Konan leaned back in his chair and grinned at his suspect. If the surveillance cameras were on, he could have used this conversation to nail Terrace to the wall. He practically gave Konan a confession, but Konan didn’t want a confession. “I’m not interested in putting Terrace in prison for the rest of his life. Why put more weight on the backs of the taxpayers?”
“Where does your employers hang their hats, Ric?”
“I’m not telling you anything.”
“See, I have a sneaking suspicion they’re hiding out at the country club. They’re hanging with the debutantes and high-society types while you’re eating at McDonald’s and sleeping at the Super 8.”
Ric Terrace said nothing, but his eyes showed a barely contained rage. Konan smiled and raised his eyebrows.
“What’s the matter, Ric? Does it bother you that they don’t consider you a valuable team member? They’re over there eating steak and caviar; you’re eating cheeseburgers and doing all the work. I bet they don’t even buy your phone or equipment, right?”
“Shut your mouth, Konan. You bore me.”
“Only because you know it’s true. Your nothing to them, once you got pinched you lost all your value.”
Terrace glared at Konan; his lips pulled back into a snarl. Konan began to laugh, which further angered Terrace.
“Oh, I see. You thought they would spring you from jail. That you’re so valuable they would risk it to get you out. No one is coming for you, hoss. You’re done.”
Lilly walked in and sat at the table with Konan. She looked from Terrace to Konan and back again, the tension between the two men was suffocating. Lilly nudged Konan with her elbow until he looked at her.
“I’ve arranged for our suspect to use the phone. Two officers are standing by to escort him to it.”
“Well then, I suppose we should get him on his way. Have a nice conversation with your attorney.”
The two officers walked in and led Ric Terrace away. Konan let out a heavy sigh.
“He didn’t give you anything, did he?”
“No, Lilly. He didn’t. I still think Cartwright and Billy are at the country club…”
Alarms suddenly rang out before Konan could finish his sentence. Lilly rushed to the door; Konan followed quickly behind her. Officers stood in the hallway, sidearms drawn, two officers knelt next to the body. Konan closed his eyes in frustration. Ric Terrace was propped up next to the pay phone with multiple cuts in his abdomen, a pool of blood stained the green tiled floor.
“Oh, dear God,” Lilly said. She turned to Konan, but he had walked back to the interview room. She found him sitting at the table, his face in his hands. Lilly put her hands on his broad shoulders, she understood his pain.
The bodies were piling up and they were back at square one.
Since the arrest of Tia Mathers, the city council decided to promote someone to helm the department on an intermittent basis until they had time to pick a valid candidate. Wally Janko, a career police officer with a quiet but fierce reputation, was tagged for the dubious honor. He walked into the interview room and sat across from Konan and Lilly.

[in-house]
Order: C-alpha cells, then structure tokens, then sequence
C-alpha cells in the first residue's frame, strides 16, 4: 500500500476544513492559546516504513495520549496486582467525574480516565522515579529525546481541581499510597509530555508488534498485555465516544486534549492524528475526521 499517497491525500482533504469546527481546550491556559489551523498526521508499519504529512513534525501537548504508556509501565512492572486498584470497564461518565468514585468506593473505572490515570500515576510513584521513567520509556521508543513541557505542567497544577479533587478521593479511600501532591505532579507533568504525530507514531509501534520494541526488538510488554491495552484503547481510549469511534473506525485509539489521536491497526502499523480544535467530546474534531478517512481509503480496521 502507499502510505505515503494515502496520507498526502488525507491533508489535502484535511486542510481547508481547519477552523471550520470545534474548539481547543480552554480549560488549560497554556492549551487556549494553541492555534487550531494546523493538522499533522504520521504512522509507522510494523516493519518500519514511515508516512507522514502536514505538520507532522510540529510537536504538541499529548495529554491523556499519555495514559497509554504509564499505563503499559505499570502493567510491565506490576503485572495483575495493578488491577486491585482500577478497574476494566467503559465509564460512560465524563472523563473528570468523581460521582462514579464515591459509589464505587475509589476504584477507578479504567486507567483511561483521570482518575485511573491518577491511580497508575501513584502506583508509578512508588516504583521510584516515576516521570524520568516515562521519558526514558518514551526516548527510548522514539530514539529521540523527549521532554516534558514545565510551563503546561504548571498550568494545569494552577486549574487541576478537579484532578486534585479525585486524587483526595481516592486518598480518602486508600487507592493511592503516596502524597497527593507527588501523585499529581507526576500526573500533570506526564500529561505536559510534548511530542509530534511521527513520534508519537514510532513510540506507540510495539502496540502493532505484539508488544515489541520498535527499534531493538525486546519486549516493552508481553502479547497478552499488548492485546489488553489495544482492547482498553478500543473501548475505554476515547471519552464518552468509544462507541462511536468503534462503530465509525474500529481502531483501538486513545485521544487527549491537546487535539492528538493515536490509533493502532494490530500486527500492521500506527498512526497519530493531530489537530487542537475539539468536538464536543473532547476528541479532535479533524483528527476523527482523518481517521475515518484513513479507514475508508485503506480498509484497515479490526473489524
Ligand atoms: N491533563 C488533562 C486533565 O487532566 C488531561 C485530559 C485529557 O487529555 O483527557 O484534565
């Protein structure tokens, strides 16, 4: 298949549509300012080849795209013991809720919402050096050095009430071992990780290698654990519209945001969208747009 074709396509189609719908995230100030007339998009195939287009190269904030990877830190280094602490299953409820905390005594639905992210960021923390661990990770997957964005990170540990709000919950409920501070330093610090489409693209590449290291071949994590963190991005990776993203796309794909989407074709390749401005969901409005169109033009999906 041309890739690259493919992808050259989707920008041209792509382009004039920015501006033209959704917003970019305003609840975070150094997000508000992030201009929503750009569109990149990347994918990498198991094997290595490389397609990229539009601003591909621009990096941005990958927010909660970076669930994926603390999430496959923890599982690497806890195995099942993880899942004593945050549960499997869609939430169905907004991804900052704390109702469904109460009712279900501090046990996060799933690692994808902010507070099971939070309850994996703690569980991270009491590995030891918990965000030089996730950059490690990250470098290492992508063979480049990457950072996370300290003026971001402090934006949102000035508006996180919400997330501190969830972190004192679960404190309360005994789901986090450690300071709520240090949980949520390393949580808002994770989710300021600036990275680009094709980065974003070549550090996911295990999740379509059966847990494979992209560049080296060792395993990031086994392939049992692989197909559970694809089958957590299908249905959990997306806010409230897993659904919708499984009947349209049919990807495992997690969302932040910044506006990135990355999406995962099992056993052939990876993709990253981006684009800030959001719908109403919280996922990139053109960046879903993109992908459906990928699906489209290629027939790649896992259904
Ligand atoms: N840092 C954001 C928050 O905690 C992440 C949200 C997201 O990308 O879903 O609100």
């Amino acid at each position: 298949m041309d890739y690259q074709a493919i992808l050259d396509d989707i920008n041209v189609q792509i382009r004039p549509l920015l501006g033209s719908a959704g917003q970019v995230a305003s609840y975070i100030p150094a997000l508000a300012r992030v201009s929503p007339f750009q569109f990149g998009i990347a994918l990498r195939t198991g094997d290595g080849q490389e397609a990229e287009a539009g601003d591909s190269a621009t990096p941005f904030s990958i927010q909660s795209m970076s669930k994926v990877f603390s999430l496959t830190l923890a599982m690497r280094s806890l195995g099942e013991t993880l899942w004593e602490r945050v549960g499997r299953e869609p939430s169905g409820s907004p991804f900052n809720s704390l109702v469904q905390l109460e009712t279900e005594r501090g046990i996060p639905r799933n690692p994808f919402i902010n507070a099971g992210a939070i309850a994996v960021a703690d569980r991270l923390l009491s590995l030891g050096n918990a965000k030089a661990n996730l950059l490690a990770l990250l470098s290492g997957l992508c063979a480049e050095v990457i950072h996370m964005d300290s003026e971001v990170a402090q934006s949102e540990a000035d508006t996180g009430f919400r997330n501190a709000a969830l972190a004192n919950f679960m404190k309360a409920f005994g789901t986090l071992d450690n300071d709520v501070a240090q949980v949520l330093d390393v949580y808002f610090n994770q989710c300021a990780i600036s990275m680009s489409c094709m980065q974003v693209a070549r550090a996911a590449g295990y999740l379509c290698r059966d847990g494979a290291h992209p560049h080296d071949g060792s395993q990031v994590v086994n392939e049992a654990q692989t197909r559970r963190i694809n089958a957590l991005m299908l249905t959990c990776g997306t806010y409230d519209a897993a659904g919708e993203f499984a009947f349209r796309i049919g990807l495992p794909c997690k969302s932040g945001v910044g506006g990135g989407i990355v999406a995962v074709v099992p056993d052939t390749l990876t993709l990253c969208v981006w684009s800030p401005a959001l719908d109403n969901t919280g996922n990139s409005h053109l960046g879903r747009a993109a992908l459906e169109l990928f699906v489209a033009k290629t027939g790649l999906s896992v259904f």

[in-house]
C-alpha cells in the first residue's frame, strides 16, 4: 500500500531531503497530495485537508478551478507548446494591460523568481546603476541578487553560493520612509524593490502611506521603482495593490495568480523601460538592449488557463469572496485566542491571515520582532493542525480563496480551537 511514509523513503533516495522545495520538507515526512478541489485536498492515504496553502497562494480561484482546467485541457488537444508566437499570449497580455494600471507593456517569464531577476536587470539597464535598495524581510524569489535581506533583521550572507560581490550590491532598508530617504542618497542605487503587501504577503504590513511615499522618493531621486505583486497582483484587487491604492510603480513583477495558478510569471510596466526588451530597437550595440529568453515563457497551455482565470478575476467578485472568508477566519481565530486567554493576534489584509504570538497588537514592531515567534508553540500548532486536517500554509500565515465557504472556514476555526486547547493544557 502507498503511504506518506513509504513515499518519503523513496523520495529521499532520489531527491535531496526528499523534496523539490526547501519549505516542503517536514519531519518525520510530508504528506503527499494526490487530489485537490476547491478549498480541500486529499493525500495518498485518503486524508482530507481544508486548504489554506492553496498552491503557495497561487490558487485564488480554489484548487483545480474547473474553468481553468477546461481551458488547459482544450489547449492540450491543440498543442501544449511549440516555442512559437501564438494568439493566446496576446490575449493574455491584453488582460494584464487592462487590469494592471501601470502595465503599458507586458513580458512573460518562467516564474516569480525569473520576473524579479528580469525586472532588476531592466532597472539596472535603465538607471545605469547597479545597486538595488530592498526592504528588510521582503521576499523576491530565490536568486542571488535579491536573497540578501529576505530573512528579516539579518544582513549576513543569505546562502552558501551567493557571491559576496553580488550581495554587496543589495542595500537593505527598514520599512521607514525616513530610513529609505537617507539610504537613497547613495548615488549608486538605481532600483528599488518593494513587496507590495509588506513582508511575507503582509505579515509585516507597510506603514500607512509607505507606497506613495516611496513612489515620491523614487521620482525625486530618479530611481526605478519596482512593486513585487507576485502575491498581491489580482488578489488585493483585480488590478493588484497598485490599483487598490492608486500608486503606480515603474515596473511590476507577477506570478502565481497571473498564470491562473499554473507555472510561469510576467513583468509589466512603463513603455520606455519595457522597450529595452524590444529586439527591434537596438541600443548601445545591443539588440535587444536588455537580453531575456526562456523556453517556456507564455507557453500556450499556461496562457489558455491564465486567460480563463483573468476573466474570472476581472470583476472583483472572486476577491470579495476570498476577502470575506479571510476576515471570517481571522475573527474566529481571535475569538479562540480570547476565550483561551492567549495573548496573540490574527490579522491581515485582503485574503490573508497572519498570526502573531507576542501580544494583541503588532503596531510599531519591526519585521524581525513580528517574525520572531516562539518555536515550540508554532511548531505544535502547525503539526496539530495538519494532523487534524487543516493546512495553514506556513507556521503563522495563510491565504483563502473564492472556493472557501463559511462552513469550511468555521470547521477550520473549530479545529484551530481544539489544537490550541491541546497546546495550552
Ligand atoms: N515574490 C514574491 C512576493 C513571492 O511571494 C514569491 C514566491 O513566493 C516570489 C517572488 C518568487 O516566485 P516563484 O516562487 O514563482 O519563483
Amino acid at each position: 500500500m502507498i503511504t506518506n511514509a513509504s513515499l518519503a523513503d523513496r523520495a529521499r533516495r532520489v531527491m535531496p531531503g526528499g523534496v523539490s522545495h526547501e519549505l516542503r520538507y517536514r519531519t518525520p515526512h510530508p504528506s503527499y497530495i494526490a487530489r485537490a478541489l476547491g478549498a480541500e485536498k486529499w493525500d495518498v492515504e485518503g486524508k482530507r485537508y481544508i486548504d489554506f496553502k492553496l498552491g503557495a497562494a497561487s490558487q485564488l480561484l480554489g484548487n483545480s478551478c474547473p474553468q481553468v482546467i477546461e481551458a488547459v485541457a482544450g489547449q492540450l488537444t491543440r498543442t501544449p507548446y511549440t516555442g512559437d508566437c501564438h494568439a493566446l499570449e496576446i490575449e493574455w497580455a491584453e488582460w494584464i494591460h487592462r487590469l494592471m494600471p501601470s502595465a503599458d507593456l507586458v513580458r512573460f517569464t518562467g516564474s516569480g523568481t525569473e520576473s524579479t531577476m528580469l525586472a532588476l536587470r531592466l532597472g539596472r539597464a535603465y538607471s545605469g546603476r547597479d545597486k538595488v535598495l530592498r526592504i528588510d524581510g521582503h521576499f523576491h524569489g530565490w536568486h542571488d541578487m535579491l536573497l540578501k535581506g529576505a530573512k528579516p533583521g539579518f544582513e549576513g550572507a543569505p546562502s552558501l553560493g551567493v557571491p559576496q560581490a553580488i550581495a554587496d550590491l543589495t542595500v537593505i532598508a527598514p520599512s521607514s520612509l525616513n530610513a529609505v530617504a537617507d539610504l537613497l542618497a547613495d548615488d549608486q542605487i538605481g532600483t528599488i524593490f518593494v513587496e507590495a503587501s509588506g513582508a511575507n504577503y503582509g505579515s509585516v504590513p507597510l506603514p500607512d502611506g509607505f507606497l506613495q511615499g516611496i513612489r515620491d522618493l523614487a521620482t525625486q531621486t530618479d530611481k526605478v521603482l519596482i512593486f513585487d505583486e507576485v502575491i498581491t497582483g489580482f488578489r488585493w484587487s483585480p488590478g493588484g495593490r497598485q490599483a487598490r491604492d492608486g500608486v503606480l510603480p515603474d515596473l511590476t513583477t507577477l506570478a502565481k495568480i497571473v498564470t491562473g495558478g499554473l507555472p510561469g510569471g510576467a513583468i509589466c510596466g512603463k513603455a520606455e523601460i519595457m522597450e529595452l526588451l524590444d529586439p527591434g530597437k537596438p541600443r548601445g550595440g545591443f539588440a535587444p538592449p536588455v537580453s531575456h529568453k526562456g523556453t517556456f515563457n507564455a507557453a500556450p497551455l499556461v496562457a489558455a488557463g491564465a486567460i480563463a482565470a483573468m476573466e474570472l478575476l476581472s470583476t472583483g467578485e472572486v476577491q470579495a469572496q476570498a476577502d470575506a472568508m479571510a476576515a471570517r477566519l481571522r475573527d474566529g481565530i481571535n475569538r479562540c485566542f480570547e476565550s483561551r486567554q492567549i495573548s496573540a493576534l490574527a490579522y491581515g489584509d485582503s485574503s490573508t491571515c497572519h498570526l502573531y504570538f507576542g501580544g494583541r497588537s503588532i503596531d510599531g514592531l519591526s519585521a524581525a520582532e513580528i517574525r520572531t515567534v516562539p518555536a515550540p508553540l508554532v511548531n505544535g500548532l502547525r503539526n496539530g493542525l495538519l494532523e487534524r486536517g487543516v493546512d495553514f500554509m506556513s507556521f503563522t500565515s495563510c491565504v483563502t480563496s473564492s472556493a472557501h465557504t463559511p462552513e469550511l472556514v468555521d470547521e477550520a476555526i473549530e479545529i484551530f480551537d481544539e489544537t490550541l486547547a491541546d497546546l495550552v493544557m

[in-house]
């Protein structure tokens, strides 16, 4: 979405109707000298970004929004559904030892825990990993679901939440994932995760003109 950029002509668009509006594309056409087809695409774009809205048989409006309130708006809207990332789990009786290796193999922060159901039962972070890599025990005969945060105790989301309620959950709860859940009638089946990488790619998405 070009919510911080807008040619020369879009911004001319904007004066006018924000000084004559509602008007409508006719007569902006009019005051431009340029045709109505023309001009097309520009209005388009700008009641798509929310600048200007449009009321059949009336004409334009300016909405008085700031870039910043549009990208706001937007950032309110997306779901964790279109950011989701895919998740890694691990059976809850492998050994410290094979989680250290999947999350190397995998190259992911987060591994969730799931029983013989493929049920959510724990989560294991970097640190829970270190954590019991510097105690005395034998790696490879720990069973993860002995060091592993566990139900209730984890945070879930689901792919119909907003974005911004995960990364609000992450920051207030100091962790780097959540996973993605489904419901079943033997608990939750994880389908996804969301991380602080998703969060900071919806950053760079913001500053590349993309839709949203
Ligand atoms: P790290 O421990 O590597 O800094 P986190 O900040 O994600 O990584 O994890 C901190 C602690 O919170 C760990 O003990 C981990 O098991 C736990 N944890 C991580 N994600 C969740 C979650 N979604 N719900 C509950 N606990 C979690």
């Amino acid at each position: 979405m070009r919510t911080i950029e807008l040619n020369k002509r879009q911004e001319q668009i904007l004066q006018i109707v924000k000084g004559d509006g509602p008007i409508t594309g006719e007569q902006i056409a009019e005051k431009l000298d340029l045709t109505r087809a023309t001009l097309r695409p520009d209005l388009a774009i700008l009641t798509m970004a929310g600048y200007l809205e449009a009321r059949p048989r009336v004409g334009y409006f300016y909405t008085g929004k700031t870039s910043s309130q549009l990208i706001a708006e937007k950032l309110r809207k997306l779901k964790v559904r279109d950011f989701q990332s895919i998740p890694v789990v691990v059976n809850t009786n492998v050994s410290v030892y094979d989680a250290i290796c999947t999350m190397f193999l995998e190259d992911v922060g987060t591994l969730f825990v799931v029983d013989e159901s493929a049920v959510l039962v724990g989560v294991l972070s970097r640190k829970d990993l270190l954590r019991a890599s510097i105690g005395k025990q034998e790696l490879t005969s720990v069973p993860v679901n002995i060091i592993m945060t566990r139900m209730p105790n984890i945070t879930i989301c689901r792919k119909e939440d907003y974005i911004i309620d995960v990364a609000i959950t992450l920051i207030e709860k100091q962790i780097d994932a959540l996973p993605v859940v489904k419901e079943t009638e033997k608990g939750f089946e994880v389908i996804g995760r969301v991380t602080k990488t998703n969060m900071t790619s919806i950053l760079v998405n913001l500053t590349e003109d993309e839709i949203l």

“What happened here?”
“Someone killed our suspect,” Lilly said.
“No crap. How did he get done up when the phone is in plain sight of the desk sergeant?”
“We don’t know,” Konan said quietly. He rubbed his forehead in frustration. “Two officers came and got him. They escorted him to the phone. It’s standard procedure.”
“Well, it’s not standard procedure for the suspect to have his guts splayed out all over the freaking floor!”
Neither Konan nor Lilly said anything. Wally Janko stood to his feet. He towered over six feet tall, weighed no less than 250 pounds, and had a bushy walrus mustache. He wiped at his mustache and took a deep breath.
“Before I take the reins of this department, for however long that may be, I want to clarify a few things. One, the cameras stay on unless I say to turn them off. Beating a suspect is forbidden-unless I say so. You do not question them without an attorney is present. The only exception to that is if they waive their right to an attorney, or if I say so. Do you understand me, detectives?”
“Get out of this room and go find the killer.”
“Do we have your permission or…”
Janko leaned close to Konan until they locked eyes. Konan refused to cower before the man, even though he was at an disadvantage in both height and weight. The new chief of police frowned at Konan.
“I know all about you, hoss. Don’t push your luck with me. I’ll railroad you quicker than you did Tia. You understand?”
“I didn’t railroad your friend, chief. She put the screws to herself. I just had the pleasure of arresting her for being a corrupt jack-”
“One more word and I’ll have your badge.”
Lilly put her hand on Konan’s chest and pushed him out the door of the interview room. She took her partner by the arm and led him out of the building. Konan took several shallow breaths to compose himself. It didn’t work.
“This is a load of crap!”
“Konan, calm down. You’re no good to me when you get riled up like this.”
Konan climbed into the passenger seat and crossed his arms; Lilly started the car. She turned and faced Konan.
“Hey. Everything is fine, Konan. Janko is the new chief until a new replacement is voted in. He’s just making his presence felt. Calm down and talk to me. What did Ric Terrace say to you?”
“Nothing, except he was going to kill us…”
The two detectives sat in the car, nothing else was said between the two of them. “He threatened to kill both of us, as if the contracts were already handed out. Cartwright and Billy are gunning for us.”
“Get out of the car, Lilly. We’ve got to be careful from this point forward.”
“Why? What’s changed?”
“Ric wasn’t speaking irrationally. Cartwright marked us for death. We’ll take a taxi to the country club.”